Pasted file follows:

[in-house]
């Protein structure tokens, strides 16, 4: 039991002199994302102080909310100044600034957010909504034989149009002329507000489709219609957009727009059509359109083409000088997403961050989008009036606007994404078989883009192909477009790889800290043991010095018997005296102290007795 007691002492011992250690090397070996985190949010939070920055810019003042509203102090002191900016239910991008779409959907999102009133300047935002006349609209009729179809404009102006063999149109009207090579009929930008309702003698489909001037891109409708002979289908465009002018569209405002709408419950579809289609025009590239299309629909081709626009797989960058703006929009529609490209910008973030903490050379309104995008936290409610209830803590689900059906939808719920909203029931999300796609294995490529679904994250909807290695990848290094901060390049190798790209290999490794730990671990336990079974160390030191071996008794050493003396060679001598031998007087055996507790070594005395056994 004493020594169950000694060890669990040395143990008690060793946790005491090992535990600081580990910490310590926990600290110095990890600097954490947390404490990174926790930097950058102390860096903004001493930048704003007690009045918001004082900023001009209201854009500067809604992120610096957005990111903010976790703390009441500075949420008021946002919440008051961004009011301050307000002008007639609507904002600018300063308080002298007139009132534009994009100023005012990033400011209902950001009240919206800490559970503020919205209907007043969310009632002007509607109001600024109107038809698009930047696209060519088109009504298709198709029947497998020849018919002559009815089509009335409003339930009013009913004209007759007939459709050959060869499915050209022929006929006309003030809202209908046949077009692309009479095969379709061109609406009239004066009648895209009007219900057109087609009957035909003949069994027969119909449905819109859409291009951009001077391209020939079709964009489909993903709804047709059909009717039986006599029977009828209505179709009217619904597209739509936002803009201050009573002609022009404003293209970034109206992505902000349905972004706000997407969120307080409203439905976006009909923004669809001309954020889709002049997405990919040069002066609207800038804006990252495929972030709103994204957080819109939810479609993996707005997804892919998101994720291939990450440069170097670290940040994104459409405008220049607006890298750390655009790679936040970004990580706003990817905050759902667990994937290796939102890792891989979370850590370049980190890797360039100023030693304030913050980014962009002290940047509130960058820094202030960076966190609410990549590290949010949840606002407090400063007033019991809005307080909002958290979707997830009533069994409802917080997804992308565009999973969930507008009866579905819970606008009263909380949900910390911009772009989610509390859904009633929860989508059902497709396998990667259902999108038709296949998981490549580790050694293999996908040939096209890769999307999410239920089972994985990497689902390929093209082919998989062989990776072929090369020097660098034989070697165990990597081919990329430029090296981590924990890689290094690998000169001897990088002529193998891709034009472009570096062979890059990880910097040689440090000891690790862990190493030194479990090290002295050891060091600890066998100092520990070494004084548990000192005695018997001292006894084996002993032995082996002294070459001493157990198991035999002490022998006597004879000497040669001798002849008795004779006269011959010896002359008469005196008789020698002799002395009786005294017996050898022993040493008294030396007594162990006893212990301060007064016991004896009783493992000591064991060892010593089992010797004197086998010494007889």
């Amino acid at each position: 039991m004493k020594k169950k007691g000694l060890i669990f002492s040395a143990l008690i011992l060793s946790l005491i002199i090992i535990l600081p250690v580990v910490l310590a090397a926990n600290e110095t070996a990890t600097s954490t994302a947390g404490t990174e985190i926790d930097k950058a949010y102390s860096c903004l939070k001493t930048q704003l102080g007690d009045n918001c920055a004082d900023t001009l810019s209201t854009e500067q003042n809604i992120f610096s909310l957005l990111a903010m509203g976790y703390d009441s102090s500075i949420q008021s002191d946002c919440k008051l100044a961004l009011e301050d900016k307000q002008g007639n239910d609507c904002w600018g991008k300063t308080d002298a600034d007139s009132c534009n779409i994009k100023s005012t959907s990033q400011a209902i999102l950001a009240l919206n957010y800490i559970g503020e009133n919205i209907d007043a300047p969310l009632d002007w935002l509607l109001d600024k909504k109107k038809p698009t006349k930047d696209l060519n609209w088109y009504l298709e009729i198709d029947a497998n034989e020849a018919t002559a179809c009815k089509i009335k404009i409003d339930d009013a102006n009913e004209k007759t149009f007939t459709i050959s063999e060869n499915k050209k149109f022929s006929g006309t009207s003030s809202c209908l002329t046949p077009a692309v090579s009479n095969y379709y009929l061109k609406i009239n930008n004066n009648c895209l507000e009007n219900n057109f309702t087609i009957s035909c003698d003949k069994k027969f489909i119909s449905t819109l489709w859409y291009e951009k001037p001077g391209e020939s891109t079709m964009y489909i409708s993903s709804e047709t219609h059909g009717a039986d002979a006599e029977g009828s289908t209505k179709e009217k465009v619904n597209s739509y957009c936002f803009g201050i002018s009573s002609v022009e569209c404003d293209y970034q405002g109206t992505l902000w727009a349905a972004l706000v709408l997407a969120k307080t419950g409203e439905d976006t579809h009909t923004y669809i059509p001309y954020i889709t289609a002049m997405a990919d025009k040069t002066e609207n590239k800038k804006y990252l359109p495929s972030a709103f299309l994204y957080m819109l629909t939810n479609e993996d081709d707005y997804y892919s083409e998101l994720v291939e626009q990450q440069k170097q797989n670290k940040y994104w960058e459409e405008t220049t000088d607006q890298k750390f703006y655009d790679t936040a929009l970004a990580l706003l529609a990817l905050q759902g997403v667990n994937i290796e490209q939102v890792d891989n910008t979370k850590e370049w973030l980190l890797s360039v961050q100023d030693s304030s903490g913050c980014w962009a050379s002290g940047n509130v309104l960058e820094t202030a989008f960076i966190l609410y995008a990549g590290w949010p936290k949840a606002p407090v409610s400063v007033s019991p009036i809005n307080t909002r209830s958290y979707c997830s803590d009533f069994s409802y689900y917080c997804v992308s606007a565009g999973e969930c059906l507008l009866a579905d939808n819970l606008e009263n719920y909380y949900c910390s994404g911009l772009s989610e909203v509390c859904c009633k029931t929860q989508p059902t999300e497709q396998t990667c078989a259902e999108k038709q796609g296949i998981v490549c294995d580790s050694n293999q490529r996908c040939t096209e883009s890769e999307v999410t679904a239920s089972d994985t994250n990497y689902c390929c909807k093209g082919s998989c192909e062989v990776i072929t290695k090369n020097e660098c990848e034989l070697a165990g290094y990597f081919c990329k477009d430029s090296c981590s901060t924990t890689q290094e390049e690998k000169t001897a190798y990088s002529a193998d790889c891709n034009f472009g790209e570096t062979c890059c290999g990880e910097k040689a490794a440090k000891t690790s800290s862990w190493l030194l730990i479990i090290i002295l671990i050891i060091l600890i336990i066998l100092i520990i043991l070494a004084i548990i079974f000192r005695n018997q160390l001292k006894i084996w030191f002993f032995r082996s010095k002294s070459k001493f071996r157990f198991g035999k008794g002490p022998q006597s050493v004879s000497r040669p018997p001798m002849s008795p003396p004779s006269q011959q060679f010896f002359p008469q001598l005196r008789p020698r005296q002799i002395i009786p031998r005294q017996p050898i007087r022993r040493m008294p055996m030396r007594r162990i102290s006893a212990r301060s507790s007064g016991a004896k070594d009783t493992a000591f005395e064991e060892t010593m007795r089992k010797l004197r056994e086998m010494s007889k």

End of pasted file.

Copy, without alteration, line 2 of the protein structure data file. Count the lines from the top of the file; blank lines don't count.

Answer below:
């Protein structure tokens, strides 16, 4: 039991002199994302102080909310100044600034957010909504034989149009002329507000489709219609957009727009059509359109083409000088997403961050989008009036606007994404078989883009192909477009790889800290043991010095018997005296102290007795 007691002492011992250690090397070996985190949010939070920055810019003042509203102090002191900016239910991008779409959907999102009133300047935002006349609209009729179809404009102006063999149109009207090579009929930008309702003698489909001037891109409708002979289908465009002018569209405002709408419950579809289609025009590239299309629909081709626009797989960058703006929009529609490209910008973030903490050379309104995008936290409610209830803590689900059906939808719920909203029931999300796609294995490529679904994250909807290695990848290094901060390049190798790209290999490794730990671990336990079974160390030191071996008794050493003396060679001598031998007087055996507790070594005395056994 004493020594169950000694060890669990040395143990008690060793946790005491090992535990600081580990910490310590926990600290110095990890600097954490947390404490990174926790930097950058102390860096903004001493930048704003007690009045918001004082900023001009209201854009500067809604992120610096957005990111903010976790703390009441500075949420008021946002919440008051961004009011301050307000002008007639609507904002600018300063308080002298007139009132534009994009100023005012990033400011209902950001009240919206800490559970503020919205209907007043969310009632002007509607109001600024109107038809698009930047696209060519088109009504298709198709029947497998020849018919002559009815089509009335409003339930009013009913004209007759007939459709050959060869499915050209022929006929006309003030809202209908046949077009692309009479095969379709061109609406009239004066009648895209009007219900057109087609009957035909003949069994027969119909449905819109859409291009951009001077391209020939079709964009489909993903709804047709059909009717039986006599029977009828209505179709009217619904597209739509936002803009201050009573002609022009404003293209970034109206992505902000349905972004706000997407969120307080409203439905976006009909923004669809001309954020889709002049997405990919040069002066609207800038804006990252495929972030709103994204957080819109939810479609993996707005997804892919998101994720291939990450440069170097670290940040994104459409405008220049607006890298750390655009790679936040970004990580706003990817905050759902667990994937290796939102890792891989979370850590370049980190890797360039100023030693304030913050980014962009002290940047509130960058820094202030960076966190609410990549590290949010949840606002407090400063007033019991809005307080909002958290979707997830009533069994409802917080997804992308565009999973969930507008009866579905819970606008009263909380949900910390911009772009989610509390859904009633929860989508059902497709396998990667259902999108038709296949998981490549580790050694293999996908040939096209890769999307999410239920089972994985990497689902390929093209082919998989062989990776072929090369020097660098034989070697165990990597081919990329430029090296981590924990890689290094690998000169001897990088002529193998891709034009472009570096062979890059990880910097040689440090000891690790862990190493030194479990090290002295050891060091600890066998100092520990070494004084548990000192005695018997001292006894084996002993032995082996002294070459001493157990198991035999002490022998006597004879000497040669001798002849008795004779006269011959010896002359008469005196008789020698002799002395009786005294017996050898022993040493008294030396007594162990006893212990301060007064016991004896009783493992000591064991060892010593089992010797004197086998010494007889």